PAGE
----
Concussion: 'If in doubt, sit them out' guidelines from FA

By Matt SlaterBBC Sport
Petr Cech
Arsenal keeper Petr Cech, who has worn protective headgear since fracturing his skull in 2006, has had concussions

The Football Association has issued new guidelines to all involved with the game on how to deal with concussions.

They provide informationexternal-link on symptoms, and how quickly a player should return.

Broadly speaking, an adult should sit out at least a week and only return when signed off by a doctor, and under-18s should rest for at least two weeks.

"They are a fantastic development and hopefully have the potential to impact on sport in England as a whole," head injury expert Dr Willie Stewart said.

The safety-first guidelines, developed by an expert panel set up in April, were prompted by rising fears over head injuries across all sports.

"The guidelines clearly demonstrate the FA's strong leadership around this issue and provide clear information on the immediate management of the injury around the simple principle of 'if in doubt, sit them out'," Stewart added.

Stewart, a consultant neuropathologist at Glasgow's Queen Elizabeth University Hospital, was one of eight leading concussion experts on the FA panelexternal-link but he has not always been so complimentary of football's efforts in this area.

In May, he described Chelsea's treatment of a head injury suffered by Brazilian midfielder Oscar as "completely unacceptable"; a comment that angeredexternal-link the Premier League champions.

Jeff Astle, West Brom 1968
The coroner found that repeated minor traumas had been the cause of Jeff Astle's death, as the leather footballs used at the time were considerably heavier than those in use now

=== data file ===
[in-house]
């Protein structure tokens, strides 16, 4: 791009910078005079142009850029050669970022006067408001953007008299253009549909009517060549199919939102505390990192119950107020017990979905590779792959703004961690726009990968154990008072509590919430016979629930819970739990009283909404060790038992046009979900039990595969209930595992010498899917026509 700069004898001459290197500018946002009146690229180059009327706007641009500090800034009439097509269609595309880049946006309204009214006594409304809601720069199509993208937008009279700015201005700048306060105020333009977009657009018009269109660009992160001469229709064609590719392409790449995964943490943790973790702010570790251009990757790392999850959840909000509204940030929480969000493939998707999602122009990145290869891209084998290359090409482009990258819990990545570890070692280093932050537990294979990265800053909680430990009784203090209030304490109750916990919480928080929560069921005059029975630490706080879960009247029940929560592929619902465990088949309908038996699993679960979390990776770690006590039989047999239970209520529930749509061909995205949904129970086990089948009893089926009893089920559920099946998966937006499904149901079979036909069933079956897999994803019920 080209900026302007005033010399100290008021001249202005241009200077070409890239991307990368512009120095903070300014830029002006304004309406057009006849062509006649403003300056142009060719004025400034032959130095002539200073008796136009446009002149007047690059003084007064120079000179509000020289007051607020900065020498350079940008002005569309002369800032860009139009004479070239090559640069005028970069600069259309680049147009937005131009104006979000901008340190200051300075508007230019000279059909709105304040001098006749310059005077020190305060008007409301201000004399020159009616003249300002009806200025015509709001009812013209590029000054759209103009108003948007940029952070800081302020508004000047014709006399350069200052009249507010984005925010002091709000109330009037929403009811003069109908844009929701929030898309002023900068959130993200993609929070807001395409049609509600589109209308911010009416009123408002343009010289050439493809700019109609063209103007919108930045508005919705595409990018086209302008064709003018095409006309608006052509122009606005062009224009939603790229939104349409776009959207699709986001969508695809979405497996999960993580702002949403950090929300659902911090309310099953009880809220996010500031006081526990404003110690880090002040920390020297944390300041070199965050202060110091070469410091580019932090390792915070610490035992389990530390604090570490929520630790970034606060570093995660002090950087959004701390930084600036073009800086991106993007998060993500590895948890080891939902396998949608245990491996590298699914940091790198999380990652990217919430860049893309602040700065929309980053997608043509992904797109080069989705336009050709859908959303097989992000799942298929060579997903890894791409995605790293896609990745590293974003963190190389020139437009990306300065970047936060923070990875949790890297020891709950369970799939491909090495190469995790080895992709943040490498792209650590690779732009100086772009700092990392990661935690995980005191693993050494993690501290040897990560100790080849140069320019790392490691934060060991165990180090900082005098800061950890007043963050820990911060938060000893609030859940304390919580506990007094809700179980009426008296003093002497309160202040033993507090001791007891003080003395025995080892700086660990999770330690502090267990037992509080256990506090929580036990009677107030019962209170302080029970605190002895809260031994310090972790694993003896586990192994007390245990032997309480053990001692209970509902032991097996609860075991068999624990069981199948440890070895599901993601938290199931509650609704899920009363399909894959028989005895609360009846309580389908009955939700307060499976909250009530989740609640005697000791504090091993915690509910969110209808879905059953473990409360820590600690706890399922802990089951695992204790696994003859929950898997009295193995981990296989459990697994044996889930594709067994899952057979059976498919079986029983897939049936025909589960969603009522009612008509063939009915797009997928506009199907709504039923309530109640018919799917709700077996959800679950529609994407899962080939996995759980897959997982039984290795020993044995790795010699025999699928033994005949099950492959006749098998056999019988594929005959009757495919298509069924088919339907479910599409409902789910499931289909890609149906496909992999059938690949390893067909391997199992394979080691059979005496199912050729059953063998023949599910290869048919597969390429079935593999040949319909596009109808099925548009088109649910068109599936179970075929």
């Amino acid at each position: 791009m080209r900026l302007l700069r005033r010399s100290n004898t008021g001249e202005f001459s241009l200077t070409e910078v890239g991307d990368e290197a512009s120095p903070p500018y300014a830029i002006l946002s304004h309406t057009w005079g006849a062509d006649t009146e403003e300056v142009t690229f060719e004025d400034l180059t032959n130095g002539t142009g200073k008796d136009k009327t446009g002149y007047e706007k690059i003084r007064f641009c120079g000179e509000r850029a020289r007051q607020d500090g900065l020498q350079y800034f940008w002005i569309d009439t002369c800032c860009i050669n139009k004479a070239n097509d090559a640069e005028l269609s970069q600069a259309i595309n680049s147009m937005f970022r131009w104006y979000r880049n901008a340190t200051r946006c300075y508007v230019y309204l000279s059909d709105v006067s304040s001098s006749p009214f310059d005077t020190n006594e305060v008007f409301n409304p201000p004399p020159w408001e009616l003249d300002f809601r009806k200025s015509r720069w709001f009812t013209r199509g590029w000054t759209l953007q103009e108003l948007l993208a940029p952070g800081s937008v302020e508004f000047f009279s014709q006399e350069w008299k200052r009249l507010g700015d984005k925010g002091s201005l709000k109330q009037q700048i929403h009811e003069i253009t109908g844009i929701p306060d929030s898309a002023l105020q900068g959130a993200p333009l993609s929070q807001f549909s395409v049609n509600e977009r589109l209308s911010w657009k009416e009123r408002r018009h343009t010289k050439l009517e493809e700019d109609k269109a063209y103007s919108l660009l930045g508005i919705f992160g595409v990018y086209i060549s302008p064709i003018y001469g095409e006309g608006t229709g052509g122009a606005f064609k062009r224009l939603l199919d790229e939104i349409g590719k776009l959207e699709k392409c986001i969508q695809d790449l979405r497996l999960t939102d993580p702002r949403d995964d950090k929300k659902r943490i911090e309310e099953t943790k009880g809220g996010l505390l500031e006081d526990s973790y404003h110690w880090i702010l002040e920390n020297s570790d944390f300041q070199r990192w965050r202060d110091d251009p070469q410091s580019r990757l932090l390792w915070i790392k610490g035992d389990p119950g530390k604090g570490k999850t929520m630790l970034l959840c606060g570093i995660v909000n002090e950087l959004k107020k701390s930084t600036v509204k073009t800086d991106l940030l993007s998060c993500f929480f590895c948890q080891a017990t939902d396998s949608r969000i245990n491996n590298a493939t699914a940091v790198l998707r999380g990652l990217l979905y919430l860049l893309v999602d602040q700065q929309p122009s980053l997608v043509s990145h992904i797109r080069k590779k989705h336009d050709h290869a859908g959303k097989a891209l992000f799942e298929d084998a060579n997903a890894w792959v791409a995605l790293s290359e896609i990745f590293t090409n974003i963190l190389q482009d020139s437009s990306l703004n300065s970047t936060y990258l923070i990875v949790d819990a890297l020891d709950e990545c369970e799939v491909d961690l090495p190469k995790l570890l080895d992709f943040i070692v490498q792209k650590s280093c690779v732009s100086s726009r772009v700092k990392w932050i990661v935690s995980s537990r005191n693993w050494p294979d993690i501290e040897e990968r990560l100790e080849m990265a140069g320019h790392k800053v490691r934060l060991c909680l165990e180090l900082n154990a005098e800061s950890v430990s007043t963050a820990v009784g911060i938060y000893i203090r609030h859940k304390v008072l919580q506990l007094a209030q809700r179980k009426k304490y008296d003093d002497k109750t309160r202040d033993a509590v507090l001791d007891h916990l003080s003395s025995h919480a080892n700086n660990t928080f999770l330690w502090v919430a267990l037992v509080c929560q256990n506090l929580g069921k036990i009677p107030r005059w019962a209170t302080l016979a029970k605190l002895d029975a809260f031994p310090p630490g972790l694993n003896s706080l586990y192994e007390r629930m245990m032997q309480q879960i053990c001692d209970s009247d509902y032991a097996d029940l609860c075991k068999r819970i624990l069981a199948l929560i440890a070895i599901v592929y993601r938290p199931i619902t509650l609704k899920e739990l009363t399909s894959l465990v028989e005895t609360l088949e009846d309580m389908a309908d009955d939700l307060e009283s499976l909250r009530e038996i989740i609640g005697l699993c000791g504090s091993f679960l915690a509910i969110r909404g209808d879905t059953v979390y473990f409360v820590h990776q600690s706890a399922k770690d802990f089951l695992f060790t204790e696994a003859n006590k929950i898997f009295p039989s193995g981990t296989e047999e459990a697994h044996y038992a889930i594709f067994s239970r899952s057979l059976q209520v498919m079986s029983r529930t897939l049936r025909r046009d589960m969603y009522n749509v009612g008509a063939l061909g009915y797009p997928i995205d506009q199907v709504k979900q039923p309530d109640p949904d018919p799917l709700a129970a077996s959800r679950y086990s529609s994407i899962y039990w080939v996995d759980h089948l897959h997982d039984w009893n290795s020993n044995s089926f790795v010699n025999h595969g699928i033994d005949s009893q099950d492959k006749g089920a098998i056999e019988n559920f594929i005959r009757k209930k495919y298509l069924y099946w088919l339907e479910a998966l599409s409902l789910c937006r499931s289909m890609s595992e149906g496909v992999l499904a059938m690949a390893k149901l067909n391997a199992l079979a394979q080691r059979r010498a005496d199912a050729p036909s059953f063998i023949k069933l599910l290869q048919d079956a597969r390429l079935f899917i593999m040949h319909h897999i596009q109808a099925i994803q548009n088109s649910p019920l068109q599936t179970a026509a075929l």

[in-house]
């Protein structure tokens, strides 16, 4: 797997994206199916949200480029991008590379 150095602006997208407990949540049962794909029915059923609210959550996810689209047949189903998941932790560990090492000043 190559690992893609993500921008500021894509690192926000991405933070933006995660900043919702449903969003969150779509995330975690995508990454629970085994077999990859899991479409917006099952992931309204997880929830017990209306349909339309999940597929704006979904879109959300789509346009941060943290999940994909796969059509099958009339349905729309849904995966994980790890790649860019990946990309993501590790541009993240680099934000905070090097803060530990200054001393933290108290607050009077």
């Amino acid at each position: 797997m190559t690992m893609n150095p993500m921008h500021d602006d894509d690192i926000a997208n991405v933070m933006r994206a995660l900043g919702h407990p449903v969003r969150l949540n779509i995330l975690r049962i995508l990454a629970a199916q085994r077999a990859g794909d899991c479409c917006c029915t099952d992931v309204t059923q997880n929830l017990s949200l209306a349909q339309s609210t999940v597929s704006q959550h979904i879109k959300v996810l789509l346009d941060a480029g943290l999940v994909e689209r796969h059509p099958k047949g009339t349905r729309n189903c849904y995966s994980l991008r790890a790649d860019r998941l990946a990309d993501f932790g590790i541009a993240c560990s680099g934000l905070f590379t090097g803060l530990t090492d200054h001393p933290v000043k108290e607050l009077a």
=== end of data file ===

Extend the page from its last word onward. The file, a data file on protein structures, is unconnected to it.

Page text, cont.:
The FA, like every national governing body of a contact sport, is particularly sensitive to the issue of concussion, external-linknot least because of the campaignexternal-link led by the family of former England and West Bromwich Albion forward Jeff Astle, who died in 2002 aged 59 from a brain condition more traditionally associated with boxers.

Speaking earlier this year, the FA's head of performance services, Dave Reddin, said football had been slow to respond to concerns about the long-term effect of head injuries.

But Reddin, who previously worked with the England rugby union team and Great Britain Olympic squad, said the new guidelines represented the very latest in thinking about concussions from around the world.

"We have been very fortunate to have had the combined expertise of an international panel in reviewing and revising our guidelines," Reddin said.

"This allowed us to take viewpoints from inside and outside the game, especially referring to those sports with a longer period of experience in dealing with concussion."

Stewart and Dr Simon Kemp, the Rugby Football Union's chief medical officer, brought expertise from rugby union, while Boston University's Dr Bob Cantu has been central to the huge strides the leading US sports have made in dealing with their treatment of head injuries.

As well as these new guidelines, the panel has also been identifying some areas of research that football should pursue, including some "research questions" for the game's global governing body Fifa.

These are understood to include looking at risks associated with heading the ball, an area of particular concern in the United States, where the US Soccer Federation has just banned headersexternal-link for under-10s and limited the amount of heading players aged between 11 and 13 can do in training.

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